Category Archives: Overcome Difficulties

Dad Death Day

Herons, Willow and Camellias in snow.

This card arrived today from a good sangha friend. She wrote, “I believe I’m right in thinking that it will be 20 years since your Dad died. I think it’s on Wednesday 29th so you and he will be in my thoughts that day”. Many thanks, and even more thanks for taking care of me during the days following his death. I was not the easiest of people to take care of at the time. So sorry. Heck! I was getting around on crutches having broken my leg recently. I needed to be taken care of, obviously. Not obvious enough for me though.

Twenty years and much has happened since then. And, in a way, nothing has changed. The fact that he died on a railway platform and I was present, all be it several tracks from where paramedics were trying to revive him is emblazoned in my memory. Knowing how much he would not want to be revived, in my thoughts I spoke to the chap (for I didn’t know it was my father at the time) saying, “If you want to go now that’s fine. You are free to go”. And he did! He would have been glad to have beaten the ‘system’. I love him all the more for that and for going where and how he did. I’d imagined I would fall to pieces when he died, but I didn’t. Not then, later I howled.

My parents are burried side by side in our cemetary at Throssel.

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Perfectly Balanced – With Poise

This evening I learnt a sangha member in North America had announced to her community of trainees that their cancer had metastasised involving lung and other parts of the body. The merit of these images and this post is offered for the benefit of this dear woman who has been dealing with cancer for a number of years.

Dear Rev. Mugo,

Here are shots of a heron we saw at the north end of Druridge Bay on 17th (January). It was quite as cold as it looks. There’s something extraordinary about the stillness of a heron – how it stands, and stands, and stands, as if it had never been anywhere else.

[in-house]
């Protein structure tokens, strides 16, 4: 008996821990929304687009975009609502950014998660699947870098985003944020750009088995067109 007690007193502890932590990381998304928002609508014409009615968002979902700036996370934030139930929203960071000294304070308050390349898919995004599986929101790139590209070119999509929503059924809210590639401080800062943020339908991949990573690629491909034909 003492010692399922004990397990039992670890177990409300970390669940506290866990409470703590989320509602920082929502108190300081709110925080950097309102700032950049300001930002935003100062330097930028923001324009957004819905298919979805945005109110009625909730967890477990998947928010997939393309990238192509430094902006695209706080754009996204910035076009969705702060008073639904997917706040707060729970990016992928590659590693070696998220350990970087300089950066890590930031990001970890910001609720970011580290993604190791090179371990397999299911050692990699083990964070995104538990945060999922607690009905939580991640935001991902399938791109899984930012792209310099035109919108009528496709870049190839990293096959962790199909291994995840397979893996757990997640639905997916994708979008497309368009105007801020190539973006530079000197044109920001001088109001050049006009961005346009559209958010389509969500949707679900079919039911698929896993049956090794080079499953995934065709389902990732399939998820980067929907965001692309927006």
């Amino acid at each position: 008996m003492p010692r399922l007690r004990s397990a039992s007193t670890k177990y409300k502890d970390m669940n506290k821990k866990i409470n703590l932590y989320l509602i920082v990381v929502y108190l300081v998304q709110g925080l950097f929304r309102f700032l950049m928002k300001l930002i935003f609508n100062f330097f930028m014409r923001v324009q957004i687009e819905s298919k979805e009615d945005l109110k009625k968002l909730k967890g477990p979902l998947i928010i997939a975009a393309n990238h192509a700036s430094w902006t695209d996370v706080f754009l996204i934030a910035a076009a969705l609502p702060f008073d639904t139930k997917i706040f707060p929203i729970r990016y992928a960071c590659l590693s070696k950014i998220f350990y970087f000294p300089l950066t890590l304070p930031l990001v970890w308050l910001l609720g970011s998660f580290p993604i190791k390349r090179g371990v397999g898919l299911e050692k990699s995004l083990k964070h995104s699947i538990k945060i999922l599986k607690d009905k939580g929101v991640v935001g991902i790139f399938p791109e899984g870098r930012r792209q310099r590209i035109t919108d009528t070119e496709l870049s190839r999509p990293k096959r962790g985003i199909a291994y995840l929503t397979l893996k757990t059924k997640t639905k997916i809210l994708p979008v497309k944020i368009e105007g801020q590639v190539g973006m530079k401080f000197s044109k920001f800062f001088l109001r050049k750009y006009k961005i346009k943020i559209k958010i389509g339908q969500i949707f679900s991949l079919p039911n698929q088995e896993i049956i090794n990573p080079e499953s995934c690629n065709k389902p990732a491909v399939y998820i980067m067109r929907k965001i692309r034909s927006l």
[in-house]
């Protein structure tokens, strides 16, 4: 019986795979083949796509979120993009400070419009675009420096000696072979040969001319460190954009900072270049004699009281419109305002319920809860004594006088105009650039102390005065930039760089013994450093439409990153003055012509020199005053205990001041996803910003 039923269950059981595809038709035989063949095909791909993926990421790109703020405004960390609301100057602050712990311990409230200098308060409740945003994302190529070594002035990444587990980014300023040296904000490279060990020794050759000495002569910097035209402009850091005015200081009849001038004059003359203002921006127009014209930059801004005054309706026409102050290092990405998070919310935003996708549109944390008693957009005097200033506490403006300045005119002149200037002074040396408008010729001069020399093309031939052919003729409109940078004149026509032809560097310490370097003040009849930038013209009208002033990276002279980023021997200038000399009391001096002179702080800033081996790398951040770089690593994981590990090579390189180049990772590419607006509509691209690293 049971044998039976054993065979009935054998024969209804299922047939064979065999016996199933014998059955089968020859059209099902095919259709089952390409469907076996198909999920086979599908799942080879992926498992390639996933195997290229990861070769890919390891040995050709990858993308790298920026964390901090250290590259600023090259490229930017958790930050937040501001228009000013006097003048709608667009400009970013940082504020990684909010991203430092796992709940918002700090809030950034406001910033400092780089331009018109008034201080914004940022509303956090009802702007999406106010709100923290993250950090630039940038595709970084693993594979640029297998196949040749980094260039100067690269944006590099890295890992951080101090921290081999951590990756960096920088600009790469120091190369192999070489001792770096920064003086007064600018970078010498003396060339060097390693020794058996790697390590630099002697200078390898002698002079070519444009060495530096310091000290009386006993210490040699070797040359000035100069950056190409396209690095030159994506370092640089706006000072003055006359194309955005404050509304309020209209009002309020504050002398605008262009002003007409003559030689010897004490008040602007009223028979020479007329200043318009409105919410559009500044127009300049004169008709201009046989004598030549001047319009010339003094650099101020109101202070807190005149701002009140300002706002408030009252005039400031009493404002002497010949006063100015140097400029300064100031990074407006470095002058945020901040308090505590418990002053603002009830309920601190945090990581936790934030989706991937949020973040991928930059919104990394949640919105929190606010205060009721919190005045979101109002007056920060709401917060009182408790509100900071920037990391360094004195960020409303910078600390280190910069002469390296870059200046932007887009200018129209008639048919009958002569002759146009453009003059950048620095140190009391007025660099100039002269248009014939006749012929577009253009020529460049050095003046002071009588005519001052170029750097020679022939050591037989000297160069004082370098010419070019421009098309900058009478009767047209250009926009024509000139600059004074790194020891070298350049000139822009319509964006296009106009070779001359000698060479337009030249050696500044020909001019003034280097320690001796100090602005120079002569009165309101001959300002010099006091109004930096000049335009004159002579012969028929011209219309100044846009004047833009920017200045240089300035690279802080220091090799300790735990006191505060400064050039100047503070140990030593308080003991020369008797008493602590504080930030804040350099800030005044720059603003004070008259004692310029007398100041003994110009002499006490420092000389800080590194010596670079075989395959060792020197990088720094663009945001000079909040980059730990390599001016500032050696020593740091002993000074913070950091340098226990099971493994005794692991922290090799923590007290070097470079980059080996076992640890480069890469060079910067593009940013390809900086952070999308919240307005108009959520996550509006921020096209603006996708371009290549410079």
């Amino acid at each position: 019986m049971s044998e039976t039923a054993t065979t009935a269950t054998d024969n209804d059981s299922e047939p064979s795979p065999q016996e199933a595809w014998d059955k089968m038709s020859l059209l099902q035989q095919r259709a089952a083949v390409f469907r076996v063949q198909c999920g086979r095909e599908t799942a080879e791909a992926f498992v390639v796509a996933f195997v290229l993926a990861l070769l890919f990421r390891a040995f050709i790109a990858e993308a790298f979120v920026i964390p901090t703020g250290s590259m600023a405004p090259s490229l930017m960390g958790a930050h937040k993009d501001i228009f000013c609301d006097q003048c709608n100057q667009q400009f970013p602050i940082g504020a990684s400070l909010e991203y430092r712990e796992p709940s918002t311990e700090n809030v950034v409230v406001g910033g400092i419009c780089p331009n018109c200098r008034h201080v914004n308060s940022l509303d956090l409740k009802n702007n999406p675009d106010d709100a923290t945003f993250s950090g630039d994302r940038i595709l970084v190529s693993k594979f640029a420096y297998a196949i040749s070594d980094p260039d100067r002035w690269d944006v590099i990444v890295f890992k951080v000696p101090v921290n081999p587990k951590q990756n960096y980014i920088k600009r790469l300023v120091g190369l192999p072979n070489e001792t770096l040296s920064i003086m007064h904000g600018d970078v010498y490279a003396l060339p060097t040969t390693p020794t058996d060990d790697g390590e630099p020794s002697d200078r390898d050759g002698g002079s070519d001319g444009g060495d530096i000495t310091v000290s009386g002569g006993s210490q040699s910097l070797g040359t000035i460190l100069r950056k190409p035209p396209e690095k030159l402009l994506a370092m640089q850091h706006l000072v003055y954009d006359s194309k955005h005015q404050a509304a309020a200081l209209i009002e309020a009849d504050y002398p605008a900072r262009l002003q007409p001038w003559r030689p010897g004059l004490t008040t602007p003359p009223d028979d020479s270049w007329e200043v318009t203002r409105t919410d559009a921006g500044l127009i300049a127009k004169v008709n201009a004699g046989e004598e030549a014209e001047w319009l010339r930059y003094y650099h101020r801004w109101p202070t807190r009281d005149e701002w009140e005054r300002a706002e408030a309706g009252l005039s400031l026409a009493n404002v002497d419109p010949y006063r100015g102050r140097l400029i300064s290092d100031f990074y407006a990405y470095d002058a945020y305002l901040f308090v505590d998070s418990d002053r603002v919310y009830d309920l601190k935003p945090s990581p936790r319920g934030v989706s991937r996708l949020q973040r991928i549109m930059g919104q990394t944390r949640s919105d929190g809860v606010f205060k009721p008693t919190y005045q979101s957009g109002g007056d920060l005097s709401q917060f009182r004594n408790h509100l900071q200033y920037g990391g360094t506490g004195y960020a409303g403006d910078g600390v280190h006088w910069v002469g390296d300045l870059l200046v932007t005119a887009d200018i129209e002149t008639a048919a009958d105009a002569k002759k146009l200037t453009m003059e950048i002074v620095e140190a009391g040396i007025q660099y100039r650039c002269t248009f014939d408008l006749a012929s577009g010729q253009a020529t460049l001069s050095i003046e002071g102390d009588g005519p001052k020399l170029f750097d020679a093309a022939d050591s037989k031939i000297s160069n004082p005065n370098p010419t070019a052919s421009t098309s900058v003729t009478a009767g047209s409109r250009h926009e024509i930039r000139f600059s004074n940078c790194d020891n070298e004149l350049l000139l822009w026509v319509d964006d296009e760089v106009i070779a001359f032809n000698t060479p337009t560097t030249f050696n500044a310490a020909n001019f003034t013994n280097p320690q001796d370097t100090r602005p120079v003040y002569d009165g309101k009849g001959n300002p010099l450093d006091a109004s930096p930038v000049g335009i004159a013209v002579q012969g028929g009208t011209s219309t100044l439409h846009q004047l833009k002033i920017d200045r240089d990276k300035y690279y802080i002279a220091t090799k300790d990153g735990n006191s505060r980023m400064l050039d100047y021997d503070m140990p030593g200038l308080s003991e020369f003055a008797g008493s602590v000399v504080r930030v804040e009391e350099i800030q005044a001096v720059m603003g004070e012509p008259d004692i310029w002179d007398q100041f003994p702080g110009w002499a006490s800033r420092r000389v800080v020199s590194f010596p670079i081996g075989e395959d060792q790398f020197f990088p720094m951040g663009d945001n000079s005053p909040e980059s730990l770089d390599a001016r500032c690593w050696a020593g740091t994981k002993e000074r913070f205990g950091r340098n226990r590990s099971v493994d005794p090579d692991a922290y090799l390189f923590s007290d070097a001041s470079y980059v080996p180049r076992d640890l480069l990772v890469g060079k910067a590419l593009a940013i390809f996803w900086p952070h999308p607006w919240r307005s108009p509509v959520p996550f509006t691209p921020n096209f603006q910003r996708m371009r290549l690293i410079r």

And then it took off and I just happened to have the camera trained on it and caught that moment of perfectly balanced but dynamic form. But that we may all remain still, so still and then spread our wings and take flight in reflexive response to the air around us. I wish that for our sangha member and for all. It is a matter of faith, which has no object. Faith, or trust in that which underpins our lives.

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Home is Nowhere at all

The tree that fell.

Just the other day a large tree on the edge of the Throssel property blew over blocking the road. It appeared it was rotten and about due to fall over. So sad to see the gentle giant on it’s side, beached and dying. Now the tree has almost gone having been sawn up and stacked for firewood by a neighbour and one of the monks too.

When we are stricken and cannot bear our lives any longer, then a tree has something to say to us: Be still! Be still! Look at me! Life is not easy, life is not difficult. Those are childish thoughts. . . . Home is neither here nor there. Home is within you, or home is nowhere at all.

By Hermann Hesse (July 2, 1877–August 9, 1962) taken from Wandering: Notes and Sketches

The above quote is part of a longer one in Brain Pickings titled Hermann Hesse on What Trees Teach Us About Belonging and Life.

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Reflections on Physical Disability – republishing from 2006

I recently received an email from a long-standing friend in the Dharma, and reader of this blog. Reproduced below, with her permission, are personal reflections on disability, sparked by an audio posting, (2006 – now long gone.)

Lovely to hear your voice Reverend Mugo. I saw a documentary on TV about a year ago about the lady with autism who is quite a character I think. I worked with some autistic children and was/am fascinated by the whole thing.

With reference to transitions–as you say, and sometimes we don’t realise till later that we’ve been through one. I am currently in a funny one which I find interesting. I’ve spent the last 2-3 years being ill and incapacitated with osteoarthritis. At first, I tried to hide it and was embarrassed when I first began to use a walking stick. Now I would never feel self-conscious about using a walking aid or any other kind of aid.